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Fiber Reinforced Concrete – Types, Properties and Advantages of Fiber Reinforced Concrete

Fiber Reinforced Concrete

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Fiber Reinforced Concrete can be defined as a composite material consisting of mixtures of cement, mortar or concrete and discontinuous, discrete, uniformly dispersed suitable fibers. Fiber reinforced concrete are of different types and properties with many advantages. Continuous meshes, woven fabrics, and long wires or rods are not considered to be discrete fibers. Fiber is a small piece of reinforcing material possessing certain characteristics properties. They can be circular or flat. The fiber is often described by a convenient parameter called "aspect ratio". The aspect ratio of the fiber is the ratio of its length to its diameter. The typical aspect ratio ranges from 30 to 150. Fiber-reinforced concrete (FRC) is concrete containing fibrous material which increases its structural integrity. It contains short discrete fibers that are uniformly distributed and randomly oriented. Fibers include steel fibers, glass fibers, synthetic fibers, and natural fibers. Within these different fibers, the character of fiber reinforced concrete changes with varying concretes, fiber materials, geometries, distribution, orientation, and densities. Fibre-reinforcement is mainly used in shotcrete, but can also be used in normal concrete. Fiber-reinforced normal concrete is mostly used for on-ground floors and pavements, but can be considered for a wide range of construction parts (beams, pliers, foundations, etc) either alone or with hand-tied rebars Concrete reinforced with fibers (which are usually steel, glass or "plastic" fibers) is less expensive than hand-tied rebar, while still increasing the tensile strength many times. The shape, dimension, and length of fiber is important. A thin and short fiber, for example, short hair-shaped glass fiber, will only be effective the first hours after pouring the concrete (reduces cracking while the concrete is stiffening) but will not increase the concrete tensile strength

Effect of Fibers in Concrete

Fibers are usually used in concrete to control plastic shrinkage cracking and drying shrinkage cracking. They also lower the permeability of concrete and thus reduce the bleeding of water. Some types of fibers produce greater impact, abrasion and shatter resistance in concrete. Generally, fibers do not increase the flexural strength of concrete, so it can not replace moment resisting or structural steel reinforcement. Some fibers reduce the strength of concrete. The amount of fibers added to a concrete mix is measured as a percentage of the total volume of the composite (concrete and fibers) termed volume fraction (Vf). Vf typically ranges from 0.1 to 3%. Aspect ratio (l/d) is calculated by dividing fiber length (l) by its diameter (d). Fibers with a non-circular cross-section use an equivalent diameter for the calculation of aspect ratio. If the modulus of elasticity of the fiber is higher than the matrix (concrete or mortar binder), they help to carry the load by increasing the tensile strength of the material. An increase in the aspect ratio of the fiber usually segments the flexural strength and toughness of the matrix. However, fibers that are too long tend to "ball" in the mix and create workability problems. Some recent research indicated that using fibers in concrete has a limited effect on the impact resistance of concrete materials. This finding is very important since traditionally people think the ductility increases when concrete reinforced with fibers. The results also pointed out that the microfibres are better in impact resistance compared with the longer fibers.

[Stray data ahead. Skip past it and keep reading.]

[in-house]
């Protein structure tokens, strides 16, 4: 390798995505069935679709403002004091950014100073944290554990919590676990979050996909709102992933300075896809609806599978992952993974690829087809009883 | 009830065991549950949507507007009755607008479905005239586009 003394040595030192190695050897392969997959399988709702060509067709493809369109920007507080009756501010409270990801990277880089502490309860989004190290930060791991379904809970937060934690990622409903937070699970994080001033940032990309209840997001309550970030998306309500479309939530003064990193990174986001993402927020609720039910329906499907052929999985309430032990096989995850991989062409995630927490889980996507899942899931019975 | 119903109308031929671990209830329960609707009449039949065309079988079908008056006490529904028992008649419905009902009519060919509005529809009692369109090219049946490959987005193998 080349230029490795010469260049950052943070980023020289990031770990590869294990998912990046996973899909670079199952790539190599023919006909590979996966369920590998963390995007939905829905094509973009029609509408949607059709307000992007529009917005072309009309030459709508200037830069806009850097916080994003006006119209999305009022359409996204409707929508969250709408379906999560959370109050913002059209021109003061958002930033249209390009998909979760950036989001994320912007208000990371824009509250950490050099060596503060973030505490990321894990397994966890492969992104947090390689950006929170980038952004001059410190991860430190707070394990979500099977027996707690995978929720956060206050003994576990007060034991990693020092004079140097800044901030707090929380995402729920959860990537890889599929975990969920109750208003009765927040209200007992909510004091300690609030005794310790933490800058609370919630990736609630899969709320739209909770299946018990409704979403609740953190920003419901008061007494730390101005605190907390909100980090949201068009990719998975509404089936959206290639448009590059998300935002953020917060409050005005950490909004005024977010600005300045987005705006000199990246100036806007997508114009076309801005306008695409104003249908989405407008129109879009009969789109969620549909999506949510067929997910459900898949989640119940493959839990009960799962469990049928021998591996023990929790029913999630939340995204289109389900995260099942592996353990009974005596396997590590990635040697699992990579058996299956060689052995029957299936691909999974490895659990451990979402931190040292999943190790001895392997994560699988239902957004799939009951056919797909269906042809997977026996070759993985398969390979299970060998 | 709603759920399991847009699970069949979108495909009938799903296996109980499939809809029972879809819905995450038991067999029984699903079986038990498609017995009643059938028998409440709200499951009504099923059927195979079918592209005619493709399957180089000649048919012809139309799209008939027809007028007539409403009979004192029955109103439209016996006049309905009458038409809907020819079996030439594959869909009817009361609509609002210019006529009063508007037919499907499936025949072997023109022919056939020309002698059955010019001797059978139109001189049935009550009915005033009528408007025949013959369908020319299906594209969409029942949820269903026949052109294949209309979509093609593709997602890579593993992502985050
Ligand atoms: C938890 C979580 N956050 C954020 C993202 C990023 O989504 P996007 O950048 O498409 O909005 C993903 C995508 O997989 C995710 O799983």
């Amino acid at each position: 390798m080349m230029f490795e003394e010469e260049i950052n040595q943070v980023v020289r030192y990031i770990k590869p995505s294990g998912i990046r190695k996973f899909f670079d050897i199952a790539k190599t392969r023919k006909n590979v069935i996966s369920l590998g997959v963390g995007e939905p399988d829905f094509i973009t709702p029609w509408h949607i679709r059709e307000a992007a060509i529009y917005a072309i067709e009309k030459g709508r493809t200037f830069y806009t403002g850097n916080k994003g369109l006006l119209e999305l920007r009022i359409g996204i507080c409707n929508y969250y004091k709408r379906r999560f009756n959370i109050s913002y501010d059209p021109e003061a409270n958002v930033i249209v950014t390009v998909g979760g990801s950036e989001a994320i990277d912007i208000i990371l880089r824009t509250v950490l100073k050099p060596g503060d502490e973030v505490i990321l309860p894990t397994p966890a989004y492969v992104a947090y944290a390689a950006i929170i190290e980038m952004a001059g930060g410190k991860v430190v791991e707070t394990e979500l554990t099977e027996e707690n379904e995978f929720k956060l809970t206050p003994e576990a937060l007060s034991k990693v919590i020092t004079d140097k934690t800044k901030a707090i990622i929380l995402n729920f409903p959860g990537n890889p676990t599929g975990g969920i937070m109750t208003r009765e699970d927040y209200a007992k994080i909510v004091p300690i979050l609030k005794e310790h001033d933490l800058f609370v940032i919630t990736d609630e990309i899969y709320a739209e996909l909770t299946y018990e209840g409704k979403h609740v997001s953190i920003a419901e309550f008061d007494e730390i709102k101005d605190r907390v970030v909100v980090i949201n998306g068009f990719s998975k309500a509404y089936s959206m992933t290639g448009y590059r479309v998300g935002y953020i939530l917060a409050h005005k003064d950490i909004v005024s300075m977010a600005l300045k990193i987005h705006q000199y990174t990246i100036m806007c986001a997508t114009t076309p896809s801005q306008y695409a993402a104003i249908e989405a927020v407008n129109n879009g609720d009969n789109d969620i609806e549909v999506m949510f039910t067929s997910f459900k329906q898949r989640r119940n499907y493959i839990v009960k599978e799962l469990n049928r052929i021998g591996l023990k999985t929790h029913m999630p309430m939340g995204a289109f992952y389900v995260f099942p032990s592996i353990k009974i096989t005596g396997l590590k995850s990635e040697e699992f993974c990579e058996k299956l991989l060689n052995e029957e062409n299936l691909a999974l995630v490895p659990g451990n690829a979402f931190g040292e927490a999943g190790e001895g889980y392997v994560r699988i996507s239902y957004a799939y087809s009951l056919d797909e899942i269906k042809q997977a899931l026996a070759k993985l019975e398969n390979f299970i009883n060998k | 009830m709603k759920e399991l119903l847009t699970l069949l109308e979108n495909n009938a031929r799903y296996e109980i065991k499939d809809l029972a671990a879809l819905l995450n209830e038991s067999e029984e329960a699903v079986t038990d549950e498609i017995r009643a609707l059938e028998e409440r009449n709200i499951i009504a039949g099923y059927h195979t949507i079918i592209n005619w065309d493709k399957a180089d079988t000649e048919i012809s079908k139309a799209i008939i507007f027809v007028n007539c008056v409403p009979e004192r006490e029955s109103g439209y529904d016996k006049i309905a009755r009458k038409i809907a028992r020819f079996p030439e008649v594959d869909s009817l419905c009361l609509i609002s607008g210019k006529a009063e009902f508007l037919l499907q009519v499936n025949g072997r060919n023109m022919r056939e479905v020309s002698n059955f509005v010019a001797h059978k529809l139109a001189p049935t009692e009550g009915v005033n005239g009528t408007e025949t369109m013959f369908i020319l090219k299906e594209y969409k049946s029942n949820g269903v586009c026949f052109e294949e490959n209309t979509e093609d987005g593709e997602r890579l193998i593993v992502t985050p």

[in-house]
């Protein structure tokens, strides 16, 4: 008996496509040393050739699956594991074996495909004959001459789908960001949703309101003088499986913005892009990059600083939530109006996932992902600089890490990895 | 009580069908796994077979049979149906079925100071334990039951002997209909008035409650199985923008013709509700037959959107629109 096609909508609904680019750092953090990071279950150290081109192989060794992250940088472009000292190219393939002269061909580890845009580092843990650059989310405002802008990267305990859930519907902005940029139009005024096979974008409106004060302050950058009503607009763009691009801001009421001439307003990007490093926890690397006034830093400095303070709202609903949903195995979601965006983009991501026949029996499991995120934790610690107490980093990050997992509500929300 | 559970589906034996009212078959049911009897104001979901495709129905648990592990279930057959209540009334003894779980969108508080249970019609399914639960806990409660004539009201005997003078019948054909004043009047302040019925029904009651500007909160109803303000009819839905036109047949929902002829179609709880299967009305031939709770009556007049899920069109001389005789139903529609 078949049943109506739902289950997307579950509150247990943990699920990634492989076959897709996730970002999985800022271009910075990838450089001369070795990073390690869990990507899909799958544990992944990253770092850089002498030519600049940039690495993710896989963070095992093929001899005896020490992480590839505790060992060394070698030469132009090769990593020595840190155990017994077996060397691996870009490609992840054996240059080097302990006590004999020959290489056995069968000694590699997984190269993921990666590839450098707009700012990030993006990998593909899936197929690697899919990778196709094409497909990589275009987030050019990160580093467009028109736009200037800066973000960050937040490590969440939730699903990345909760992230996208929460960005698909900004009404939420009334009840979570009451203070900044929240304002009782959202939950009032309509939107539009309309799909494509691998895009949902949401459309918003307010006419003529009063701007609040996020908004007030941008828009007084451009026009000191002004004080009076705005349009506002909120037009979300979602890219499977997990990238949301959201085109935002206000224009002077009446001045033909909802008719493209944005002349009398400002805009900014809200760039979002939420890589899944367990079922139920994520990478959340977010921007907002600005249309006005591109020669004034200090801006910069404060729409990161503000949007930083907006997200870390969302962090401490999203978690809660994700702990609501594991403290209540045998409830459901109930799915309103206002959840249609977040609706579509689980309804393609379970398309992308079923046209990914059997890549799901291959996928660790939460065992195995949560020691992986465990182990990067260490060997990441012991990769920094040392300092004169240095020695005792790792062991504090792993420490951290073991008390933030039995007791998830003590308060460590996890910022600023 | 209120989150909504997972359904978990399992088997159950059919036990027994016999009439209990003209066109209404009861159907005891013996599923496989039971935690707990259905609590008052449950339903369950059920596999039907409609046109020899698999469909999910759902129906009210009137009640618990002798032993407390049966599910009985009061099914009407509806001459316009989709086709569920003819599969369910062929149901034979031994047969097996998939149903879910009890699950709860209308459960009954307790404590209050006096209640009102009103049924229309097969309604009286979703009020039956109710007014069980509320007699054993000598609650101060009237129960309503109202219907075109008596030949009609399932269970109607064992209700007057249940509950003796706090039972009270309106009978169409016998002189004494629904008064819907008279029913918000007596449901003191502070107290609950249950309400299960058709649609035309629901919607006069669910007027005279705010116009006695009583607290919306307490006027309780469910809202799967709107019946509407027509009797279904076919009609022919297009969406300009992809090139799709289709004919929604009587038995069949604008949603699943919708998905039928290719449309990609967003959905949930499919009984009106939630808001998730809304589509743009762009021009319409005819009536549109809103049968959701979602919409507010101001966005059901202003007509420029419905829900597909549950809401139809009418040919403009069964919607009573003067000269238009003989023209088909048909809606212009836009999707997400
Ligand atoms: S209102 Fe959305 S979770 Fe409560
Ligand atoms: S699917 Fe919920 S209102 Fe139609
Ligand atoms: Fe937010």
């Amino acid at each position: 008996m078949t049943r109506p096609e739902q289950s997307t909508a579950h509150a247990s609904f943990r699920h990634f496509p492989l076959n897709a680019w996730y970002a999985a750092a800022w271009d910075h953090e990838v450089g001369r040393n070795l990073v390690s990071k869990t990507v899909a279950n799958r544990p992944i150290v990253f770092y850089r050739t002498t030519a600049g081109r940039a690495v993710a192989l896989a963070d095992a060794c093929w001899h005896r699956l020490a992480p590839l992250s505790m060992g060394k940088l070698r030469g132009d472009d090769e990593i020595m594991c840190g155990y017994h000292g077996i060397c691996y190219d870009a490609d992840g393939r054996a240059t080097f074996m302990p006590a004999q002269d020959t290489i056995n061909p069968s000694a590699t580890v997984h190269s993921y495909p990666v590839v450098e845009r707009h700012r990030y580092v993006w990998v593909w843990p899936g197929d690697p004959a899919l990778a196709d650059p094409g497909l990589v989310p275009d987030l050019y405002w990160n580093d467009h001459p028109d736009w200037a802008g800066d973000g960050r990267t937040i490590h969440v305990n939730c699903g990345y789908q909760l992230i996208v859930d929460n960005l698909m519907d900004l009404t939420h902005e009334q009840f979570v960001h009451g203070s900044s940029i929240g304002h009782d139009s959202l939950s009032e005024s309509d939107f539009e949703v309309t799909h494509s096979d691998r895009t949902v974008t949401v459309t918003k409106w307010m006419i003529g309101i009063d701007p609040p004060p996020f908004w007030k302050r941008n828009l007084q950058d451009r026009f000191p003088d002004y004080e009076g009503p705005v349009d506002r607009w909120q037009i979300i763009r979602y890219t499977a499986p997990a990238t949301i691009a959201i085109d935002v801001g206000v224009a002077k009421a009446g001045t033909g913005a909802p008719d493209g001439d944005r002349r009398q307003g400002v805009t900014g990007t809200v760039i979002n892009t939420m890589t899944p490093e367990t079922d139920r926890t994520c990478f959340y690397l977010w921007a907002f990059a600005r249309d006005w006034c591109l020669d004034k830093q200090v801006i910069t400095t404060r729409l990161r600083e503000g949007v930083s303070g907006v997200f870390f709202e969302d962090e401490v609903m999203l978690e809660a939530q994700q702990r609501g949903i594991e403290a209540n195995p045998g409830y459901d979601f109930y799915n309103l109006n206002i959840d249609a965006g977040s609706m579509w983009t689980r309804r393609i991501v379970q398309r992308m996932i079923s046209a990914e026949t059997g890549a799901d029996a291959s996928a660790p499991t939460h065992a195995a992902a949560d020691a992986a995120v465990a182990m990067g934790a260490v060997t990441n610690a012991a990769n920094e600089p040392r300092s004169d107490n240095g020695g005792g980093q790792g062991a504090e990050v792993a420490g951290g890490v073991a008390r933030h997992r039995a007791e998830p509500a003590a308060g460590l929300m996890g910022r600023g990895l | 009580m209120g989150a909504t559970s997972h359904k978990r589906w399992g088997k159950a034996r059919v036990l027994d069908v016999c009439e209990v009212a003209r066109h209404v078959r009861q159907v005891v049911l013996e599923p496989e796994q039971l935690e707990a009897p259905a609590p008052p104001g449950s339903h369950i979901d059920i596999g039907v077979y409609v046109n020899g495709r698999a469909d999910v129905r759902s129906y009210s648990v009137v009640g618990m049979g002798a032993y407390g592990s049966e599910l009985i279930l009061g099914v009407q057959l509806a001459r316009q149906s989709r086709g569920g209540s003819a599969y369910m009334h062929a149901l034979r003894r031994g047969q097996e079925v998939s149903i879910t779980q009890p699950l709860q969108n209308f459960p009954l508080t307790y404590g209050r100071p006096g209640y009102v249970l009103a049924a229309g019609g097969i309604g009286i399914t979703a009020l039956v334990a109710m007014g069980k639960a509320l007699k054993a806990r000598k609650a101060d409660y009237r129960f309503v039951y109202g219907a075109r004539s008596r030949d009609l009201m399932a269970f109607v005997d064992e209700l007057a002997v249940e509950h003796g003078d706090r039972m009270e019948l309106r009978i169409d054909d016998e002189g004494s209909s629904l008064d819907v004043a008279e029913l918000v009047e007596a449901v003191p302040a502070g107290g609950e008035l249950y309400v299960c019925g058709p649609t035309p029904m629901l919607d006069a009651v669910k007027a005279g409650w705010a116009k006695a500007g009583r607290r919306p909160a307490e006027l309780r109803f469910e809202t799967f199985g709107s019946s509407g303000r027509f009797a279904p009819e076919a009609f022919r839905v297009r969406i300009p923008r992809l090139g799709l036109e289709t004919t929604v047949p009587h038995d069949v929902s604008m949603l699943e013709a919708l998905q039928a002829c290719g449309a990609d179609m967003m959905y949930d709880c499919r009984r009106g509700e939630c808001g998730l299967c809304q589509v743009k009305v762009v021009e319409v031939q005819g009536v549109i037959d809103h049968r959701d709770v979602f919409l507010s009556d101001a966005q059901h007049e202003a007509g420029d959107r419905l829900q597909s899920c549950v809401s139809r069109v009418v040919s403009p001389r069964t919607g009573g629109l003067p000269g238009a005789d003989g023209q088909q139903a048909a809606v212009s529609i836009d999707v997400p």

The necessity of Fiber Reinforced Concrete

  1. It increases the tensile strength of the concrete.
  2. It reduces the air voids and water voids the inherent porosity of gel.
  3. It increases the durability of the concrete.
  4. Fibers such as graphite and glass have excellent resistance to creep, while the same is not true for most resins. Therefore, the orientation and volume of fibres have a significant influence on the creep performance of rebars/tendons.
  5. Reinforced concrete itself is a composite material, where the reinforcement acts as the strengthening fibre and the concrete as the matrix. It is therefore imperative that the behavior under thermal stresses for the two materials be similar so that the differential deformations of concrete and the reinforcement are minimized.
  6. It has been recognized that the addition of small, closely spaced and uniformly dispersed fibers to concrete would act as crack arrester and would substantially improve its static and dynamic properties.